Addressing skills gaps in the workplace
Companies need to ensure they have the right staff with the right skills to run their business successfully and maximise their opportunities for future growth.
However, 80 per cent of companies worry that they will not be able to fill skills gaps in the coming year, according to the annual CBI/Pertemps Network Group employment trends survey. The report also found that 79 per cent of respondents believed skills gaps would be their primary concern in 2018, up from 64 per cent in 2016.
The findings of the study show that the predicted skills gap is a cause of concern for many employers and recruiters. A lot of businesses feel that the skills gap will hinder business growth, competitiveness and productivity.
There is also the added uncertainty of the future labour market, as many businesses fear further skills shortages post Brexit.
Currently, many companies hire people from EU countries to fill the skills gap, but once the UK leaves the EU it is anticipated there may be greater restrictions on immigrants moving to Britain. Plus, a number of non-British workers may consider leaving the UK, with highly skilled workers most likely to go.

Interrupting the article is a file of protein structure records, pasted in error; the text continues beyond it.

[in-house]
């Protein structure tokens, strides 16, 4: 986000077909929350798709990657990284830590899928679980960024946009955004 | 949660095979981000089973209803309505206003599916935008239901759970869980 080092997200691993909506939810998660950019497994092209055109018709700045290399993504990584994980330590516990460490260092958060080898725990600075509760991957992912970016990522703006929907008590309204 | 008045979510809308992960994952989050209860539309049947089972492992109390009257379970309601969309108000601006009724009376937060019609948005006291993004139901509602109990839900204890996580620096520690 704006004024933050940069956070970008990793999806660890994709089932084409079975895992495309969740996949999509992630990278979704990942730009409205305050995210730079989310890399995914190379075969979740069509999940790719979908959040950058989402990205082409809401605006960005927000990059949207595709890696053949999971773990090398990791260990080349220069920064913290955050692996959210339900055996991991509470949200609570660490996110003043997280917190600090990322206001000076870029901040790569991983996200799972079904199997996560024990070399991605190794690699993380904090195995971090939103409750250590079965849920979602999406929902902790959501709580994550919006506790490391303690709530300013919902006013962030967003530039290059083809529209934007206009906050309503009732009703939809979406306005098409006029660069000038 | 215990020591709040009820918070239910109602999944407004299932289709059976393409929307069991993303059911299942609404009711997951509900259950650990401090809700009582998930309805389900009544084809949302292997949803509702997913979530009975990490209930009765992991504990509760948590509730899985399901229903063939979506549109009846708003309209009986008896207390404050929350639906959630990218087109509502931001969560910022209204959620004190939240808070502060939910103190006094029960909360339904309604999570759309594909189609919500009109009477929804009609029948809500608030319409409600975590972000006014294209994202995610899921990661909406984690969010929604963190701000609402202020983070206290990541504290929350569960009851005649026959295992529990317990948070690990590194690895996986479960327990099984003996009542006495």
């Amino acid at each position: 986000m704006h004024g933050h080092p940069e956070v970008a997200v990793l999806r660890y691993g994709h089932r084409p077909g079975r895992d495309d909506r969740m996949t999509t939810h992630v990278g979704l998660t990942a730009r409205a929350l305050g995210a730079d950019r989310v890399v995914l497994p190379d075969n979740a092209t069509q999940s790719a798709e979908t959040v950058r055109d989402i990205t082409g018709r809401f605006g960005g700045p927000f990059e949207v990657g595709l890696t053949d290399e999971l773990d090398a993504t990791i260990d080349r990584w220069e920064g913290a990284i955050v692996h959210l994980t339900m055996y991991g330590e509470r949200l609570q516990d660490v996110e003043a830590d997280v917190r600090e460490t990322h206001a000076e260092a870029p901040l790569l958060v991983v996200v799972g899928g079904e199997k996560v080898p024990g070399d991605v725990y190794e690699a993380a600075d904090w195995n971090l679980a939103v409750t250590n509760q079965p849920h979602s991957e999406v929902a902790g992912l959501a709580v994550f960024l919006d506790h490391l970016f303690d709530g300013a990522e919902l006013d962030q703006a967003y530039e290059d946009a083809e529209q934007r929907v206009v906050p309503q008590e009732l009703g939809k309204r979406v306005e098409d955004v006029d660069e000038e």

A study published by the Recruitment and Employment Confederation (REC) highlighted that the industries most at risk, in terms of recruitment shortages, are construction, health and social care, followed by engineering and technology.
Addressing the issues
If you’re concerned about a skills gap within your business, there are a few methods you can utilise to address the issue upfront and ensure that you can meet your business goals effectively.
Decipher what you require – is it an individual with a particular skill gap or an entire team? Knowing this will ensure that you either gain the right training for an employee or start the hiring process to bring on board someone who can learn the appropriate skills.
Outline the skills – know exactly what you need before you begin looking. Do you require a ready-made, experienced individual, or can you address the skills gap with an employment programme, such as Access to Employment, which helps you develop those skills and retain staff?
Review your current employees – is there anyone who could benefit from further training? Would fresh talent help bridge that gap? If you’ve always hired the same ways, this could be an indication as to why you have a skills gap in the first place. Trying a new recruitment method, such as a pre-employment training programme, could potentially fill that void that your business has been missing. Conducting ongoing employee assessments is a great way to ensure how performance is going and whether these skills gaps are being addressed effectively.
Overall, skills shortages can cost businesses a great deal of money, as they are forced to spend longer on recruiting employees and may need to use the services of recruitment agencies and hire temporary staff in the interim.
So, don’t let the skills gap hold you back. Contact the team at AtoE to find out how we can help your business in the future.